Wednesday, 16 April 2014

The Lost Boys Poetry and Music, Franciscan Chapel

This is it, the end of the road and what a road it has been.  Every traveller who has ventured along it has their own tale to tell, tales filled with magic and wonder, music and drama, laughter and love; mine is just a drop in the river, one of thousands of other droplets, all unique but all created from the same Wise Words source.
Up in the rafters of the tiny Franciscan Chapel, with ancient wooden beams and floorboards that have felt the soft pad of human tread since time immemorial, my tale comes to an end as the music of the bass clarinet soars, a counterpoint to the sound of the river rushing through the reeds below us. 

Through the tiny plate lead window panes the familiar sight of the Cathedral was perfectly framed, sitting majestic and proud over the cobbled streets of Canterbury on a cloudy Spring day.

The Chapel is small, we are directed to wooden pews and chairs lining every available space, shuffling past neighbours with mumbled apologies.  I catch the eye of the lady next to me and start in recognition - it's Tessa!  
There is only standing room left, people are sat on the floor under the deeply recessed stone windowsills and perched on the steps of the old oak staircase.  There is no introduction, no long winded speeches, no ceremony.  The music just starts to play softly as the late afternoon sunlight floods the small chapel that straddles the Stour river.  
The music stops and a woman rises at the front.  She introduces our poet, Victoria, a poet who focuses on the idea of well being.  I'm surprised as I recognise her.  I have had dinner at her house before now when The Canterbury Players were invited in to read her play, Bensen, before she entered production. Canterbury is, after all, a small place and for people with an interest in the Creative Arts, it is inevitable that their paths will cross on regular occassions.
Victoria's poetry is not Slam poetry, it is gentler and more naturalistic.  Around the Chapel people sit and absorb her words, eyes closed in contemplative self-reverie.  The audience here is more mature, more traditional in many ways.  
After each set of poems Edward plays songs from Bach and Debussy on his Bass Clarinet or the Soprano Saxophone.  Each song is haunting, a perfect counterpoint to Victoria's poems about Cornwall, the springtime blossom, dog walking, of wine and picnics late at night on the Cornish beaches, of midnight skinny dipping.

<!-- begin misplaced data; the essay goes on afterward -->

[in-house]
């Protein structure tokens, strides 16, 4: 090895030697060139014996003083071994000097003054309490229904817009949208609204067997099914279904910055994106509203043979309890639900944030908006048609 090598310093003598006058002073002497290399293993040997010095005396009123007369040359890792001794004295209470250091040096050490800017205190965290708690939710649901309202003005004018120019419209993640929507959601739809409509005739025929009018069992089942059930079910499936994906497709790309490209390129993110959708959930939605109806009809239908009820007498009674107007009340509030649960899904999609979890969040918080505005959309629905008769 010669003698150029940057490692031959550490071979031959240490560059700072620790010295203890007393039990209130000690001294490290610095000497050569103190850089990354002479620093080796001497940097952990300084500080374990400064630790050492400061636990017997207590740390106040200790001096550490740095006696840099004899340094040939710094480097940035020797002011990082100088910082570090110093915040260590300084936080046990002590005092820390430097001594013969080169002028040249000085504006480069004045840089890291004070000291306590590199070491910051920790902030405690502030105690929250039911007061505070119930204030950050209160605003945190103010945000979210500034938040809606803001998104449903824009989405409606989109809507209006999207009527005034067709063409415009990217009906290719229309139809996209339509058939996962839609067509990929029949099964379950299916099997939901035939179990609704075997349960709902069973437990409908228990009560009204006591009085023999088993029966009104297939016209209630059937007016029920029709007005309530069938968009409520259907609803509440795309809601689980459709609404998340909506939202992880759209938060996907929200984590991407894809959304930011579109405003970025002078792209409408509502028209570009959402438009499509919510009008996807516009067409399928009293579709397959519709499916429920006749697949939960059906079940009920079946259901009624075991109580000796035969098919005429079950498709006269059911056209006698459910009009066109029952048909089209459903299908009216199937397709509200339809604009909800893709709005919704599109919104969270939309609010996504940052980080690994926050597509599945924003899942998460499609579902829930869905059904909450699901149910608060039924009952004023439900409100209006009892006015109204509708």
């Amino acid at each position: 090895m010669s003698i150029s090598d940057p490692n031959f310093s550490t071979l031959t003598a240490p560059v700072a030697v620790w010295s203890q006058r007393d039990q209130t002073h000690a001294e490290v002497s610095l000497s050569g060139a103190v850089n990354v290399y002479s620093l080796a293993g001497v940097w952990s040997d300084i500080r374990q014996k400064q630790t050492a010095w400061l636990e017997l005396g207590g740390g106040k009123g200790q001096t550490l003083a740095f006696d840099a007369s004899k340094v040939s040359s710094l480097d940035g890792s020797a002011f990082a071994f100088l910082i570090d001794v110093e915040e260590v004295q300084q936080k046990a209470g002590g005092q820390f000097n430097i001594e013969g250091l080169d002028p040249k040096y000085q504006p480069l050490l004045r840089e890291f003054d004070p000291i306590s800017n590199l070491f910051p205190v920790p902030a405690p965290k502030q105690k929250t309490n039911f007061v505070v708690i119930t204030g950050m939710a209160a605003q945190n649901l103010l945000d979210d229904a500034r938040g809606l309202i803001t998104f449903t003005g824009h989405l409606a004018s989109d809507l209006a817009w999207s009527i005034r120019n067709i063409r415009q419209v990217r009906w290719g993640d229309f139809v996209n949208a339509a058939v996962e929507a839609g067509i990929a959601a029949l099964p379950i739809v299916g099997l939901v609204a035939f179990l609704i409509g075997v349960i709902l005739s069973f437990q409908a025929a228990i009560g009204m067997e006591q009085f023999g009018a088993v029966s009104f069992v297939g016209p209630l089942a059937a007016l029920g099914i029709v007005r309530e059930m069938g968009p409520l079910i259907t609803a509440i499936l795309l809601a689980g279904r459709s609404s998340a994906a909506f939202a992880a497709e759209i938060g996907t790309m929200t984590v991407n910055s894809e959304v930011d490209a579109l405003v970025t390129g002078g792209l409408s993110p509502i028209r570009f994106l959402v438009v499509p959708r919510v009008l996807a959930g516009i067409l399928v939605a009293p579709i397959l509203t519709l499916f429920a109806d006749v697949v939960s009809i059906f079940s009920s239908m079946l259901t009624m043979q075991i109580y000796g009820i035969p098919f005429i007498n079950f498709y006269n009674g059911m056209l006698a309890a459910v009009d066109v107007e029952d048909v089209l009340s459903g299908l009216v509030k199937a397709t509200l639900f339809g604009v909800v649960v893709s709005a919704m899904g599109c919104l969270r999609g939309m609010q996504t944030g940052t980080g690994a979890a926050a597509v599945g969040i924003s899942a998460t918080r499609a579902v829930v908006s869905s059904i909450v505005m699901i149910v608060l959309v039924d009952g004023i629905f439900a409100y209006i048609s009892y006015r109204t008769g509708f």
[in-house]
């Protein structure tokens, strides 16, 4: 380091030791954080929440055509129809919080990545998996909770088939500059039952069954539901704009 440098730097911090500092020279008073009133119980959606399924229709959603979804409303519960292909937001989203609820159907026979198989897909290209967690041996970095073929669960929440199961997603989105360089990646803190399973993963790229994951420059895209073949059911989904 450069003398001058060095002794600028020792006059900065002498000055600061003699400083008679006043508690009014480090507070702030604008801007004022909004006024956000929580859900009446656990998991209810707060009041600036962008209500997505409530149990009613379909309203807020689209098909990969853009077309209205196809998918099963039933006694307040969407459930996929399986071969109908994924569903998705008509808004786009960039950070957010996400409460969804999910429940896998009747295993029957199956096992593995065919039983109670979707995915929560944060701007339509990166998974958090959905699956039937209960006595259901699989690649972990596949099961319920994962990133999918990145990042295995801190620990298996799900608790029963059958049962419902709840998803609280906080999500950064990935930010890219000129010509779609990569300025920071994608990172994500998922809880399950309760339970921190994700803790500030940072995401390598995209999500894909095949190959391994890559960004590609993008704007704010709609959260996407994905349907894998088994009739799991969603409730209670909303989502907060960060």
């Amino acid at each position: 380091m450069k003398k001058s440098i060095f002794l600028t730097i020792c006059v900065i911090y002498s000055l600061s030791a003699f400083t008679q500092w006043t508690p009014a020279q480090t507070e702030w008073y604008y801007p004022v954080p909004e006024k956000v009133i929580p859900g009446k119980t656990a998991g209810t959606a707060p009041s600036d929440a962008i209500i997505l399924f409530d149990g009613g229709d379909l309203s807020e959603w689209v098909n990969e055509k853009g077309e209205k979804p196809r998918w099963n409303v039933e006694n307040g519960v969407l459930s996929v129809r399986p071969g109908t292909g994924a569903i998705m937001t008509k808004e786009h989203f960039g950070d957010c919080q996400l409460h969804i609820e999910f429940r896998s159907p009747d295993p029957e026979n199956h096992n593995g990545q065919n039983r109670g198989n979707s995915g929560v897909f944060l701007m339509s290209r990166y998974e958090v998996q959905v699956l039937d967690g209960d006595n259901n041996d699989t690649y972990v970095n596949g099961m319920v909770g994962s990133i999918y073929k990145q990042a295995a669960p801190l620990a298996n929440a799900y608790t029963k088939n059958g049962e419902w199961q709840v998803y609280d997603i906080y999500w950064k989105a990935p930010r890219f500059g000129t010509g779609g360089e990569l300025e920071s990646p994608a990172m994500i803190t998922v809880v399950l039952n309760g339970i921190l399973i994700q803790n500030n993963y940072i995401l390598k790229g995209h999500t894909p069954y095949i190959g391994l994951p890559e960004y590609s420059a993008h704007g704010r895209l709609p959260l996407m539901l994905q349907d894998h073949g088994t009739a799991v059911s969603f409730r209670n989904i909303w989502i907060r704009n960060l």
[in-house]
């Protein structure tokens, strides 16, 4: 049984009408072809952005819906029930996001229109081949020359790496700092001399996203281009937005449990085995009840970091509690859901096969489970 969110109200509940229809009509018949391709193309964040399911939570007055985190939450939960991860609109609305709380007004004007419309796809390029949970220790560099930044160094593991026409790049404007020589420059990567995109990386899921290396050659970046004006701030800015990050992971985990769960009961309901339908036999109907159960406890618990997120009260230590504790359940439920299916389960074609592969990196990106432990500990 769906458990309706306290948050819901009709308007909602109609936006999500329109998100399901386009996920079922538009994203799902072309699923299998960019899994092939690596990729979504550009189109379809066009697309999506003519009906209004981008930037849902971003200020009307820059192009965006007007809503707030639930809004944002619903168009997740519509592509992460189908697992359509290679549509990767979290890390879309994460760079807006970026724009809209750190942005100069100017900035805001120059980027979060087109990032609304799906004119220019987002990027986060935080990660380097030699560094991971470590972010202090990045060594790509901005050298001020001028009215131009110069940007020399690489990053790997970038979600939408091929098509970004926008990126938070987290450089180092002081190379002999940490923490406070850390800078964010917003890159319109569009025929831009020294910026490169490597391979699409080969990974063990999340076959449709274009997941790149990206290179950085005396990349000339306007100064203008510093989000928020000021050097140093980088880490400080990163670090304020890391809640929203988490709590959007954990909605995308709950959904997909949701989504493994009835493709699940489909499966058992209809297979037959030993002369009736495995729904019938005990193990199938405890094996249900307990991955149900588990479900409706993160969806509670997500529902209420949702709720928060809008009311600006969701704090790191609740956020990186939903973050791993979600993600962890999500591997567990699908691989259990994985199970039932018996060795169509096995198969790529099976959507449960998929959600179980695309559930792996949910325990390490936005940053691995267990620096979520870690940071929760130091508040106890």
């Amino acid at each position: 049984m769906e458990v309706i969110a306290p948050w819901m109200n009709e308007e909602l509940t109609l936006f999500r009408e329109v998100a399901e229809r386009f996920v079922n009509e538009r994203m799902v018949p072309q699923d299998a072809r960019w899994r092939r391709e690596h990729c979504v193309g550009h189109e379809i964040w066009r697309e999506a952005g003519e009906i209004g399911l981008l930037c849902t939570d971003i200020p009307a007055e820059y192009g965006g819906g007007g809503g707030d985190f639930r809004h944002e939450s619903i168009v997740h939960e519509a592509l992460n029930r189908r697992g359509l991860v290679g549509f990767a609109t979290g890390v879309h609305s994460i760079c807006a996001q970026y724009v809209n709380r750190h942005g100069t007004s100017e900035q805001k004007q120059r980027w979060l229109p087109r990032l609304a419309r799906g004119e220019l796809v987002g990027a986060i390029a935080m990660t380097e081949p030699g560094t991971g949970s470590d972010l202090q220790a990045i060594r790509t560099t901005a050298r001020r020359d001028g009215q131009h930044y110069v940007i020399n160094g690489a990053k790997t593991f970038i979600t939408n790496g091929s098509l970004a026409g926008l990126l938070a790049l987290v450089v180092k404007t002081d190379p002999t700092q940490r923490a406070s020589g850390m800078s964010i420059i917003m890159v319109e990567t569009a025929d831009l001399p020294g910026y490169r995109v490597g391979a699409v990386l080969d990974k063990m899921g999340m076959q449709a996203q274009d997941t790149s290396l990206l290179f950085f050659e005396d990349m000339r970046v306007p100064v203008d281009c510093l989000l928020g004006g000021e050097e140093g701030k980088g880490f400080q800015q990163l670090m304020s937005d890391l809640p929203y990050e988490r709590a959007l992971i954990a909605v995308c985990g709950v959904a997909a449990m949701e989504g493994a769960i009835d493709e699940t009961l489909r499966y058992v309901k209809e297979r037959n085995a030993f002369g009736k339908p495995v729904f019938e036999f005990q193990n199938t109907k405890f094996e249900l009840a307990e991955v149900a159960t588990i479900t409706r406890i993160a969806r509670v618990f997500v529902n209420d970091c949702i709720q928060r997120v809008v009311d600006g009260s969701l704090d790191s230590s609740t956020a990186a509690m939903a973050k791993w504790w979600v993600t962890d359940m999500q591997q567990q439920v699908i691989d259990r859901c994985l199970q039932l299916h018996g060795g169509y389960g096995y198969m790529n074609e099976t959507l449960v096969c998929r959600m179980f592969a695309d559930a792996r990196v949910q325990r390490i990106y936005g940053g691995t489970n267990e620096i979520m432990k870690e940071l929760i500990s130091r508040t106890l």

There are three eulogies, the Lost Boys, gone too soon, saluted by the bird song that floats in through the open doors down the wooden flight of stairs that creaks and echoes with every late comer creeping in sheepishly.
My nostrils are filled with the slightly musty scent of ancient buildings that theme parks always attempt to recreate but can never fully emulate, that sense of antique peace and knowledge, a stone's throw  from the bustling city centre that feels a a lifetime away.
Victoria's finale, an ode to the animals, apt for our location, is followed by music that is eerily similar to that of Watership Down, so much so that I get that familiar sense of chill that used to overpower me as a child when I read of the Black Rabbit of Inlé.
The hour wears on, the mood is sleepy and meditative, almost hypnotic.  This was a gentle way to finish my Festival that exploded with dynamic fury onto the streets of Canterbury just a few short days earlier and flooded the cobbled walkways, the coffee shops and theatres, the meadows and museums with an incredible deluge of creativity.

Wise Words Festival, I salute you and will welcome you back when the season's change and the leaves turn golden before the winter winds freeze the spires with their glacial breathe.

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